Air Force officials told a Senate panel on Tuesday the plan to procure over 80 F-15EXs over the next five years is required to keep up with an operational pace that continues to challenge readiness levels, with the aircraft to serve as a gapfiller for the aging F-15C fleet while bringing F-35s onboard.

Lawmakers on the Senate Armed Services Airland Subcommittee pressed the witnesses on the current status to bring down F-35 sustainment costs and the capability for the F-15EXs to meet operational demands in the meantime.

Boeing’s F-15EX

“Based on the situation we find ourselves in, we need both 4th-gen and 5th-gen aircraft to be able to execute our missions. We were counting on 4th-generation aircraft, such as the F-15E, the F-16, the A-10, as well as the F-15C to fly through 2030’s. And our F-15C fleet is not going to make it,” Lt Gen. Arnold Bunch, the Air Force’s military deputy for acquisition, said during the hearing. “This is about filling a capacity need that our F-15C’s are not going to be available for.”

Bunch said the F-15EX, built by Boeing [BA], will fill a capability gap while Lockheed Martin [LMT] continues to manufacture its F-35 Joint Strike Fighter.

The Air Force’s recently released budget request detailed plans to buy eight F-15EXs for $1.1 billion in 2020, with the goal of eventually purchasing over 80 aircraft for $7.9 billion through FY ’24.

During a Senate Armed Services hearing last week, Air Force Secretary Heather Wilson and Chief of Staff Gen. David Goldfein offered their support for the F-15EX decision as a path to improve fighter capacity in the near-term and begin replacing the aging F-15C fleet (Defense Daily, April 5).

Sen. Angus King (I-Maine), the subcommittee ranking member, asked Bunch if this was a “sound decision” after lawmakers have previously expressed concern about the aircraft’s effectiveness on the battlefield and potential ramifications with the F-35 program.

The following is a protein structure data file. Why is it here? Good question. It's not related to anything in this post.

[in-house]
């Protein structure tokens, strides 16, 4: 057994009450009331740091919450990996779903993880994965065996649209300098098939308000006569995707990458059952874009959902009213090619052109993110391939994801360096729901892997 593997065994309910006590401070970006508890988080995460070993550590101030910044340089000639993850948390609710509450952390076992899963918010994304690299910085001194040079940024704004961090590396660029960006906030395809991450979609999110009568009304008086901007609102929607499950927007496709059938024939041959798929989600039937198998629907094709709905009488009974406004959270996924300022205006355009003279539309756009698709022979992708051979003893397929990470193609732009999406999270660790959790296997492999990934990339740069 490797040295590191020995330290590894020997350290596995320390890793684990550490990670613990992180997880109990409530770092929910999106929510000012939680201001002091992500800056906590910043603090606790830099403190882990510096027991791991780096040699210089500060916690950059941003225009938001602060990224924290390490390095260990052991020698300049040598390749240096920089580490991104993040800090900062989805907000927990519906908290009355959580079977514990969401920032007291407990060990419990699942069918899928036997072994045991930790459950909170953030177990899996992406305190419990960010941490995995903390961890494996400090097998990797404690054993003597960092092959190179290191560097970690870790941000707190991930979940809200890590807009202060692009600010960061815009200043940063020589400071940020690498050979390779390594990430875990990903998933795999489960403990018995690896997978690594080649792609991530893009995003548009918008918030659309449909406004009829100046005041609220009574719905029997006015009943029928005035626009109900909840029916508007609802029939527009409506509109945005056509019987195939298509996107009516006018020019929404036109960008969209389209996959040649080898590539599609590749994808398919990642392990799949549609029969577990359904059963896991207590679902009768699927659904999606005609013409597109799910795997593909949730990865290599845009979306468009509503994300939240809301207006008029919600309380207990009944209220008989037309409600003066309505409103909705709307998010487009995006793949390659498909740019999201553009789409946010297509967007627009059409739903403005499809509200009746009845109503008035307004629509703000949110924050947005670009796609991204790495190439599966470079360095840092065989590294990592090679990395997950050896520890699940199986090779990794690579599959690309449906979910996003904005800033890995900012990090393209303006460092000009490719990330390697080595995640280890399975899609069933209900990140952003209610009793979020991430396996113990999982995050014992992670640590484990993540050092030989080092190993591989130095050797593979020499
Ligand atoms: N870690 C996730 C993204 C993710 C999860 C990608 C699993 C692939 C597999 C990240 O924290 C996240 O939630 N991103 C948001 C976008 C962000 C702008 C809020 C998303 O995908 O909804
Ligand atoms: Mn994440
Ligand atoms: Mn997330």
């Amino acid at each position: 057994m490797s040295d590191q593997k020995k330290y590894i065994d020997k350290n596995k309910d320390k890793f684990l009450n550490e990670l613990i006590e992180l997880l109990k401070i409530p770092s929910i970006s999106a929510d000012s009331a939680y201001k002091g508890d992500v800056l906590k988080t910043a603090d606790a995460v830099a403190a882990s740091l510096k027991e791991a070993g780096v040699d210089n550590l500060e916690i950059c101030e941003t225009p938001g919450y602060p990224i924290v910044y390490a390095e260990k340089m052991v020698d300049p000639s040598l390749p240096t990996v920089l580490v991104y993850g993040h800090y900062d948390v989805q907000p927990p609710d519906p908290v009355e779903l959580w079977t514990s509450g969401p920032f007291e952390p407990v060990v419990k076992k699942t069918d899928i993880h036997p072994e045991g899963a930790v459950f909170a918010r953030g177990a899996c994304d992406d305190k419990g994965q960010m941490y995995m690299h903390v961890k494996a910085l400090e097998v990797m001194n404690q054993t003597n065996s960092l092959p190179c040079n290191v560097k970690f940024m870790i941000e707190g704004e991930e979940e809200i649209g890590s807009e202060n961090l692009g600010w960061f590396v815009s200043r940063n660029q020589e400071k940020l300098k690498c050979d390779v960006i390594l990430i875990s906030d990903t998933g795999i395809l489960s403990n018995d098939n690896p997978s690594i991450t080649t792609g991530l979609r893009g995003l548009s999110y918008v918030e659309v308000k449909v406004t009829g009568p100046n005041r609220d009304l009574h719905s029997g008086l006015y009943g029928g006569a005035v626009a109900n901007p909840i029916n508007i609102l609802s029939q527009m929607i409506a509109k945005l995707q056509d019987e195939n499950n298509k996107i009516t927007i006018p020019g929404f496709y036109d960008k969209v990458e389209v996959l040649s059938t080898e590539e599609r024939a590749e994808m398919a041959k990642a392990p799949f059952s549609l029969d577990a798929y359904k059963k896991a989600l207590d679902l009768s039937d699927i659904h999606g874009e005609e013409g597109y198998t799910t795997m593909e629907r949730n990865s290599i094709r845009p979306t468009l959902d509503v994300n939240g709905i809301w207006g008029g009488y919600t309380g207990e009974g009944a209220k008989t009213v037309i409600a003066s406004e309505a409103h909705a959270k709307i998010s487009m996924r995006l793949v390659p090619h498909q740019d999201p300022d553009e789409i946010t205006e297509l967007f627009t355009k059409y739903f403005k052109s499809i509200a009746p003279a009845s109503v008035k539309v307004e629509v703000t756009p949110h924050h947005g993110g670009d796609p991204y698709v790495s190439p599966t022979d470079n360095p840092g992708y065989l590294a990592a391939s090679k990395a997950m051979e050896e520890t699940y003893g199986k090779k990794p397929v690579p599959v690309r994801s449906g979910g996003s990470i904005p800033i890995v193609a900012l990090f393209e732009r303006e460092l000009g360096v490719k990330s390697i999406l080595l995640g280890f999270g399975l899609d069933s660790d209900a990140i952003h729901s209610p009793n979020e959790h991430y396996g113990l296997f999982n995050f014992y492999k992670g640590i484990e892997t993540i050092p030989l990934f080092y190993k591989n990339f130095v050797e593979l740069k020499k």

The Air Force studied the benefits of doing a service life extension program from the F-15C, and ultimately decided against it, according to Bunch, who added the F-15EX would allow airmen to retain readiness at a higher level

Bunch said the transition time from an F-15C to F-15EX is three to six months compared to 18 to 36 months for an F-15C to F-35.

“We are not backing off in any way, shape or form the F-35 program. We are fully committed to the program. We need it to serve as the quarterback as we try to penetrate anti-access area denials areas. It is the only platform that can penetrate and do those missions,” Bunch said.

King pressed on the witnesses on what the F-15EX meant for the future of the F-35 noting that high sustainment costs for flying the next-generation aircraft appear to limit the program’s progress.  

“If we’re going to buy 1,700 of these aircraft, we’re not going to be able to do anything but maintain them if we don’t bring that cost down,” King said.

Bunch said the Air Force is focused on getting the F-35 down to $30,000 per flight hour, while adding that Pentagon officials are still pushing to reach $25,000 per hour by 2025.

“I don’t know that they can make that, but what we want them to do is try to drive down the cost down,” Bunch said.